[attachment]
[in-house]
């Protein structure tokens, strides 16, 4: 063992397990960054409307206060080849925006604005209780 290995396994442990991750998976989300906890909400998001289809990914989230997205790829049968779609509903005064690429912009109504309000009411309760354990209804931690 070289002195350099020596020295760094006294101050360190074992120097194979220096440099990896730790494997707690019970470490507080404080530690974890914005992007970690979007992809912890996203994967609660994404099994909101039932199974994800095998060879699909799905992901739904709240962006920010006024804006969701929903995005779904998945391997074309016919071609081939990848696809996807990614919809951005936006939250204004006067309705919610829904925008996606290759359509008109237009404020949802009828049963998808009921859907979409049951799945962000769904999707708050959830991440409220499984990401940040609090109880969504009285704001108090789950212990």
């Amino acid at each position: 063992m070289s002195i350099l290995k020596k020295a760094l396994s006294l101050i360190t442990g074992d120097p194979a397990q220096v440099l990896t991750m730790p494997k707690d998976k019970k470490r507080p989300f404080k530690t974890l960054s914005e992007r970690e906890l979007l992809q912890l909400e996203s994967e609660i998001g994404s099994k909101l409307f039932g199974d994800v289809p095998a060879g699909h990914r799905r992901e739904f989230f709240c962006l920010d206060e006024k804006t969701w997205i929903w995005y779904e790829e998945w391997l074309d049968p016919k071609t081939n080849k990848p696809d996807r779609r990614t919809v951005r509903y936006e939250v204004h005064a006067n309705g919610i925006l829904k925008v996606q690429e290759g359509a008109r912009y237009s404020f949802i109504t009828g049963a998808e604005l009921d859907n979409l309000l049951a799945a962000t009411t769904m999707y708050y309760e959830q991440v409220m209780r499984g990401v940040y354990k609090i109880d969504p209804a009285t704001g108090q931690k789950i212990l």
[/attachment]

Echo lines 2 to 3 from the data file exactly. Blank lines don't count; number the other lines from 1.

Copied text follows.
């Protein structure tokens, strides 16, 4: 063992397990960054409307206060080849925006604005209780 290995396994442990991750998976989300906890909400998001289809990914989230997205790829049968779609509903005064690429912009109504309000009411309760354990209804931690 070289002195350099020596020295760094006294101050360190074992120097194979220096440099990896730790494997707690019970470490507080404080530690974890914005992007970690979007992809912890996203994967609660994404099994909101039932199974994800095998060879699909799905992901739904709240962006920010006024804006969701929903995005779904998945391997074309016919071609081939990848696809996807990614919809951005936006939250204004006067309705919610829904925008996606290759359509008109237009404020949802009828049963998808009921859907979409049951799945962000769904999707708050959830991440409220499984990401940040609090109880969504009285704001108090789950212990």
């Amino acid at each position: 063992m070289s002195i350099l290995k020596k020295a760094l396994s006294l101050i360190t442990g074992d120097p194979a397990q220096v440099l990896t991750m730790p494997k707690d998976k019970k470490r507080p989300f404080k530690t974890l960054s914005e992007r970690e906890l979007l992809q912890l909400e996203s994967e609660i998001g994404s099994k909101l409307f039932g199974d994800v289809p095998a060879g699909h990914r799905r992901e739904f989230f709240c962006l920010d206060e006024k804006t969701w997205i929903w995005y779904e790829e998945w391997l074309d049968p016919k071609t081939n080849k990848p696809d996807r779609r990614t919809v951005r509903y936006e939250v204004h005064a006067n309705g919610i925006l829904k925008v996606q690429e290759g359509a008109r912009y237009s404020f949802i109504t009828g049963a998808e604005l009921d859907n979409l309000l049951a799945a962000t009411t769904m999707y708050y309760e959830q991440v409220m209780r499984g990401v940040y354990k609090i109880d969504p209804a009285t704001g108090q931690k789950i212990l």